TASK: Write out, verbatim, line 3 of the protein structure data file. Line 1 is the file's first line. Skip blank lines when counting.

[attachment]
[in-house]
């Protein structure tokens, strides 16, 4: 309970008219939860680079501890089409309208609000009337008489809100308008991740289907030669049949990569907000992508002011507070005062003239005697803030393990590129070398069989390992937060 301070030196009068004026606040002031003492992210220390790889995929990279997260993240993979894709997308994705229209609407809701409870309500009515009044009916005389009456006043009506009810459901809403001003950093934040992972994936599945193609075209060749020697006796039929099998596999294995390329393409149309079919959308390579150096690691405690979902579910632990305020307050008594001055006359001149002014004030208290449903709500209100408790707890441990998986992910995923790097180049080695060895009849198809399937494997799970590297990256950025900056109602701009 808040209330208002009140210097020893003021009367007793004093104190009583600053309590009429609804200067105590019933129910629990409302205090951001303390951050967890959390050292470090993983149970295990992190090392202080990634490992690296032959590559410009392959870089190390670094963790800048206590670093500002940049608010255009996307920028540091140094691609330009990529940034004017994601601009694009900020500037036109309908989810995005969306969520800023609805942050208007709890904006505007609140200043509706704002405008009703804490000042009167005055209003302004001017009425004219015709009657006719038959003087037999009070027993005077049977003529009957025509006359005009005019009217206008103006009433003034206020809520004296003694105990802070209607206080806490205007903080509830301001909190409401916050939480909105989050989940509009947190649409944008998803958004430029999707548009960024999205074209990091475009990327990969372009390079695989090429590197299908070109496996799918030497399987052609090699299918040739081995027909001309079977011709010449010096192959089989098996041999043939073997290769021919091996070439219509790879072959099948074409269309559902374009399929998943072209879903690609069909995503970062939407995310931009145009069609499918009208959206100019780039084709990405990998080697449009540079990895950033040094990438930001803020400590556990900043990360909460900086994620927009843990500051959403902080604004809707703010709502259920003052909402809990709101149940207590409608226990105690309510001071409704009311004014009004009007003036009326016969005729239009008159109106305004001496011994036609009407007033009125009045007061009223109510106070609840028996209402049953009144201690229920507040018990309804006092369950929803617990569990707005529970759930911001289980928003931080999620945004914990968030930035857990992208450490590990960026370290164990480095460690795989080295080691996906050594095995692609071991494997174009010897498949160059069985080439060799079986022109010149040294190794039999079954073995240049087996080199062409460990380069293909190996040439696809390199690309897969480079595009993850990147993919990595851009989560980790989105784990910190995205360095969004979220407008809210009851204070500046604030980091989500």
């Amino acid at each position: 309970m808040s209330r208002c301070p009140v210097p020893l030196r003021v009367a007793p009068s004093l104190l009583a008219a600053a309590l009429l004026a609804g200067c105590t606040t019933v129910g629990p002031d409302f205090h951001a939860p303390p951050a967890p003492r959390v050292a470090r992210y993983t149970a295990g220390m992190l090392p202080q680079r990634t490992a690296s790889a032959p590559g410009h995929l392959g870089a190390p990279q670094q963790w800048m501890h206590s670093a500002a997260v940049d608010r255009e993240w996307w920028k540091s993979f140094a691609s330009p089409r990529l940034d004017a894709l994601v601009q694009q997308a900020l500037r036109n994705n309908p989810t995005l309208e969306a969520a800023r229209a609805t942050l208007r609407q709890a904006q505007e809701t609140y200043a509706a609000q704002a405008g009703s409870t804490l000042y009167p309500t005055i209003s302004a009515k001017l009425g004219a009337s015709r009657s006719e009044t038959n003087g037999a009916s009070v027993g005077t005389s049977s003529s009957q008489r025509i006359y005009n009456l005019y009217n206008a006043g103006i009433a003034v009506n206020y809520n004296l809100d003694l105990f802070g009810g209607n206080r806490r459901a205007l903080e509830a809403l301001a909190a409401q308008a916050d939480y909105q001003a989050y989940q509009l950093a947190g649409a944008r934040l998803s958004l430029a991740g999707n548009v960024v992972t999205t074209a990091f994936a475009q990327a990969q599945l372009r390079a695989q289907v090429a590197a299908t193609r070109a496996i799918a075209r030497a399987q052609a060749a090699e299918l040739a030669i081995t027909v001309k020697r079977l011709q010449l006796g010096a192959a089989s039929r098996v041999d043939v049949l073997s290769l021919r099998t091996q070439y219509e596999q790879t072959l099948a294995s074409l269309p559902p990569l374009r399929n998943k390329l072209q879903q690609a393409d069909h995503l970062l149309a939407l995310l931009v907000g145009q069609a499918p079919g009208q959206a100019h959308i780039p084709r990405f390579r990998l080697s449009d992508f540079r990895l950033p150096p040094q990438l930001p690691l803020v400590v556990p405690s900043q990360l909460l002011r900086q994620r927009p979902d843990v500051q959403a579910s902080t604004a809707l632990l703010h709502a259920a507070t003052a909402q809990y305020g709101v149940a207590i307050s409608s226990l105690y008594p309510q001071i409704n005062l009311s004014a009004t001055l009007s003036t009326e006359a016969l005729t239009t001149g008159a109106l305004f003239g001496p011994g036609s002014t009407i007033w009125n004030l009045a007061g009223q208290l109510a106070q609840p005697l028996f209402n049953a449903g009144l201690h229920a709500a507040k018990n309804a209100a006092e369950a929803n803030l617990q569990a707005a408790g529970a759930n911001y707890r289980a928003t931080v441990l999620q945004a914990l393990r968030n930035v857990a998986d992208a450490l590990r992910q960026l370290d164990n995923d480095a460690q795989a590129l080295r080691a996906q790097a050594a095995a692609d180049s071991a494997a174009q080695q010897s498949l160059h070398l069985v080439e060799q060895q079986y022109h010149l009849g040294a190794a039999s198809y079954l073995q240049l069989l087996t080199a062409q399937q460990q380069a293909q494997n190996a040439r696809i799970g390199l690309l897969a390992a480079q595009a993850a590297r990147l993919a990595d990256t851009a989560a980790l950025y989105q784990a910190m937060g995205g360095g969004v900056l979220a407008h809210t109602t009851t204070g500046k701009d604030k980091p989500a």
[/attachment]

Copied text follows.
């Amino acid at each position: 309970m808040s209330r208002c301070p009140v210097p020893l030196r003021v009367a007793p009068s004093l104190l009583a008219a600053a309590l009429l004026a609804g200067c105590t606040t019933v129910g629990p002031d409302f205090h951001a939860p303390p951050a967890p003492r959390v050292a470090r992210y993983t149970a295990g220390m992190l090392p202080q680079r990634t490992a690296s790889a032959p590559g410009h995929l392959g870089a190390p990279q670094q963790w800048m501890h206590s670093a500002a997260v940049d608010r255009e993240w996307w920028k540091s993979f140094a691609s330009p089409r990529l940034d004017a894709l994601v601009q694009q997308a900020l500037r036109n994705n309908p989810t995005l309208e969306a969520a800023r229209a609805t942050l208007r609407q709890a904006q505007e809701t609140y200043a509706a609000q704002a405008g009703s409870t804490l000042y009167p309500t005055i209003s302004a009515k001017l009425g004219a009337s015709r009657s006719e009044t038959n003087g037999a009916s009070v027993g005077t005389s049977s003529s009957q008489r025509i006359y005009n009456l005019y009217n206008a006043g103006i009433a003034v009506n206020y809520n004296l809100d003694l105990f802070g009810g209607n206080r806490r459901a205007l903080e509830a809403l301001a909190a409401q308008a916050d939480y909105q001003a989050y989940q509009l950093a947190g649409a944008r934040l998803s958004l430029a991740g999707n548009v960024v992972t999205t074209a990091f994936a475009q990327a990969q599945l372009r390079a695989q289907v090429a590197a299908t193609r070109a496996i799918a075209r030497a399987q052609a060749a090699e299918l040739a030669i081995t027909v001309k020697r079977l011709q010449l006796g010096a192959a089989s039929r098996v041999d043939v049949l073997s290769l021919r099998t091996q070439y219509e596999q790879t072959l099948a294995s074409l269309p559902p990569l374009r399929n998943k390329l072209q879903q690609a393409d069909h995503l970062l149309a939407l995310l931009v907000g145009q069609a499918p079919g009208q959206a100019h959308i780039p084709r990405f390579r990998l080697s449009d992508f540079r990895l950033p150096p040094q990438l930001p690691l803020v400590v556990p405690s900043q990360l909460l002011r900086q994620r927009p979902d843990v500051q959403a579910s902080t604004a809707l632990l703010h709502a259920a507070t003052a909402q809990y305020g709101v149940a207590i307050s409608s226990l105690y008594p309510q001071i409704n005062l009311s004014a009004t001055l009007s003036t009326e006359a016969l005729t239009t001149g008159a109106l305004f003239g001496p011994g036609s002014t009407i007033w009125n004030l009045a007061g009223q208290l109510a106070q609840p005697l028996f209402n049953a449903g009144l201690h229920a709500a507040k018990n309804a209100a006092e369950a929803n803030l617990q569990a707005a408790g529970a759930n911001y707890r289980a928003t931080v441990l999620q945004a914990l393990r968030n930035v857990a998986d992208a450490l590990r992910q960026l370290d164990n995923d480095a460690q795989a590129l080295r080691a996906q790097a050594a095995a692609d180049s071991a494997a174009q080695q010897s498949l160059h070398l069985v080439e060799q060895q079986y022109h010149l009849g040294a190794a039999s198809y079954l073995q240049l069989l087996t080199a062409q399937q460990q380069a293909q494997n190996a040439r696809i799970g390199l690309l897969a390992a480079q595009a993850a590297r990147l993919a990595d990256t851009a989560a980790l950025y989105q784990a910190m937060g995205g360095g969004v900056l979220a407008h809210t109602t009851t204070g500046k701009d604030k980091p989500a």